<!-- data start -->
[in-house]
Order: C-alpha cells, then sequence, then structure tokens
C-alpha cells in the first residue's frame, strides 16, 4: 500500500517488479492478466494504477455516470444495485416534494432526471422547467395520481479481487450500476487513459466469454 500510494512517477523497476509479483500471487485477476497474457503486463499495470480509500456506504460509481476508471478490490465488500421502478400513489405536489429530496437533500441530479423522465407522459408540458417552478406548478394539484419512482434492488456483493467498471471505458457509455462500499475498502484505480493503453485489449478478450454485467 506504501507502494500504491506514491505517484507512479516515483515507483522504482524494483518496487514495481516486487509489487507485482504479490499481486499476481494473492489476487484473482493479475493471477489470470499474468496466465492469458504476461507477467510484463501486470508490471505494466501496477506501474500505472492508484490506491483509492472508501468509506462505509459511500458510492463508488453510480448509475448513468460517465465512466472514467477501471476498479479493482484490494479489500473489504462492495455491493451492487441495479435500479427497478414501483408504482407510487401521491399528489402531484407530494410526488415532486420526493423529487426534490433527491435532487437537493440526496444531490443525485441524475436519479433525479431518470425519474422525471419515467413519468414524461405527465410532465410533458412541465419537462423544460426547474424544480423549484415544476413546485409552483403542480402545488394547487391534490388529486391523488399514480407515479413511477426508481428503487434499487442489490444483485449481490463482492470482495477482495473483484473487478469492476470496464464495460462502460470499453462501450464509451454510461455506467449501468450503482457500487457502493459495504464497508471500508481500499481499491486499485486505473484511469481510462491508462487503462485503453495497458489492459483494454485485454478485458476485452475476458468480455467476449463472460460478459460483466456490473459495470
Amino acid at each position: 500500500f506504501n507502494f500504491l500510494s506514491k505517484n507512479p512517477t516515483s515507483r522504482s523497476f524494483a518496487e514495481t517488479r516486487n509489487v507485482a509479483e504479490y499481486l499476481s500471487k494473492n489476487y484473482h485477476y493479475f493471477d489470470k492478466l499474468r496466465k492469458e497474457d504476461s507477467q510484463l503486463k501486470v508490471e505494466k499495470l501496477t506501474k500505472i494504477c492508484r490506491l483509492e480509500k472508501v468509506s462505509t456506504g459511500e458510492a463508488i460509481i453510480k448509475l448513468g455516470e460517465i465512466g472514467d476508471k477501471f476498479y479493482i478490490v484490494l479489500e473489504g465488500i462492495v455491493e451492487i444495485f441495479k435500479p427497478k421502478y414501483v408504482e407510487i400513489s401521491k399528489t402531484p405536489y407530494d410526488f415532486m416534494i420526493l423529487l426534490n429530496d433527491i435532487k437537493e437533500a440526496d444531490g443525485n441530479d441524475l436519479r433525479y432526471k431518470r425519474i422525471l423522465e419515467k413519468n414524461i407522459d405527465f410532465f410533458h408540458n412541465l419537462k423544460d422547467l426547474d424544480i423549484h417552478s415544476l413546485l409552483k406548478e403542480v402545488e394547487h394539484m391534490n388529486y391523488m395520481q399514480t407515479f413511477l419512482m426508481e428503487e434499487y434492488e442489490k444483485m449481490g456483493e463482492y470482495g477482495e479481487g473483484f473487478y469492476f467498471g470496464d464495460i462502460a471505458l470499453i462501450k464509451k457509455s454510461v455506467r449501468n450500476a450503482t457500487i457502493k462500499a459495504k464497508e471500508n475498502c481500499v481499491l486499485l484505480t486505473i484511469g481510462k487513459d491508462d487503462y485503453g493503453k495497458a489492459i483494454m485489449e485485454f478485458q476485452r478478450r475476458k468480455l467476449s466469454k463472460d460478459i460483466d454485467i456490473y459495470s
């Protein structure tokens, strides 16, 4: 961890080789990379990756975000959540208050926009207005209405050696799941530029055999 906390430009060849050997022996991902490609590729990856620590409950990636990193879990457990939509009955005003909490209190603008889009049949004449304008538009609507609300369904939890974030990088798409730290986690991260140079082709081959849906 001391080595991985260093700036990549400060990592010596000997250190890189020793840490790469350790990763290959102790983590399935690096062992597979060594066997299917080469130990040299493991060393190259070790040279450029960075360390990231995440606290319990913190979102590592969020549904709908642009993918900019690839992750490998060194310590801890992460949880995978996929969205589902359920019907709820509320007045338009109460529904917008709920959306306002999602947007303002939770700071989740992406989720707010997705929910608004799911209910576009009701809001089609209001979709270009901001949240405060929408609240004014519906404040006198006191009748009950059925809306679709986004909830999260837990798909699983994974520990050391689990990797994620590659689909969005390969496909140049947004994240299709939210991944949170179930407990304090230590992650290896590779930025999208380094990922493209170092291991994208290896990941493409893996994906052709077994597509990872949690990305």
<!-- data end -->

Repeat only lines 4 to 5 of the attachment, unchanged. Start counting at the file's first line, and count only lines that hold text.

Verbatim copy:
Amino acid at each position: 500500500f506504501n507502494f500504491l500510494s506514491k505517484n507512479p512517477t516515483s515507483r522504482s523497476f524494483a518496487e514495481t517488479r516486487n509489487v507485482a509479483e504479490y499481486l499476481s500471487k494473492n489476487y484473482h485477476y493479475f493471477d489470470k492478466l499474468r496466465k492469458e497474457d504476461s507477467q510484463l503486463k501486470v508490471e505494466k499495470l501496477t506501474k500505472i494504477c492508484r490506491l483509492e480509500k472508501v468509506s462505509t456506504g459511500e458510492a463508488i460509481i453510480k448509475l448513468g455516470e460517465i465512466g472514467d476508471k477501471f476498479y479493482i478490490v484490494l479489500e473489504g465488500i462492495v455491493e451492487i444495485f441495479k435500479p427497478k421502478y414501483v408504482e407510487i400513489s401521491k399528489t402531484p405536489y407530494d410526488f415532486m416534494i420526493l423529487l426534490n429530496d433527491i435532487k437537493e437533500a440526496d444531490g443525485n441530479d441524475l436519479r433525479y432526471k431518470r425519474i422525471l423522465e419515467k413519468n414524461i407522459d405527465f410532465f410533458h408540458n412541465l419537462k423544460d422547467l426547474d424544480i423549484h417552478s415544476l413546485l409552483k406548478e403542480v402545488e394547487h394539484m391534490n388529486y391523488m395520481q399514480t407515479f413511477l419512482m426508481e428503487e434499487y434492488e442489490k444483485m449481490g456483493e463482492y470482495g477482495e479481487g473483484f473487478y469492476f467498471g470496464d464495460i462502460a471505458l470499453i462501450k464509451k457509455s454510461v455506467r449501468n450500476a450503482t457500487i457502493k462500499a459495504k464497508e471500508n475498502c481500499v481499491l486499485l484505480t486505473i484511469g481510462k487513459d491508462d487503462y485503453g493503453k495497458a489492459i483494454m485489449e485485454f478485458q476485452r478478450r475476458k468480455l467476449s466469454k463472460d460478459i460483466d454485467i456490473y459495470s
């Protein structure tokens, strides 16, 4: 961890080789990379990756975000959540208050926009207005209405050696799941530029055999 906390430009060849050997022996991902490609590729990856620590409950990636990193879990457990939509009955005003909490209190603008889009049949004449304008538009609507609300369904939890974030990088798409730290986690991260140079082709081959849906 001391080595991985260093700036990549400060990592010596000997250190890189020793840490790469350790990763290959102790983590399935690096062992597979060594066997299917080469130990040299493991060393190259070790040279450029960075360390990231995440606290319990913190979102590592969020549904709908642009993918900019690839992750490998060194310590801890992460949880995978996929969205589902359920019907709820509320007045338009109460529904917008709920959306306002999602947007303002939770700071989740992406989720707010997705929910608004799911209910576009009701809001089609209001979709270009901001949240405060929408609240004014519906404040006198006191009748009950059925809306679709986004909830999260837990798909699983994974520990050391689990990797994620590659689909969005390969496909140049947004994240299709939210991944949170179930407990304090230590992650290896590779930025999208380094990922493209170092291991994208290896990941493409893996994906052709077994597509990872949690990305």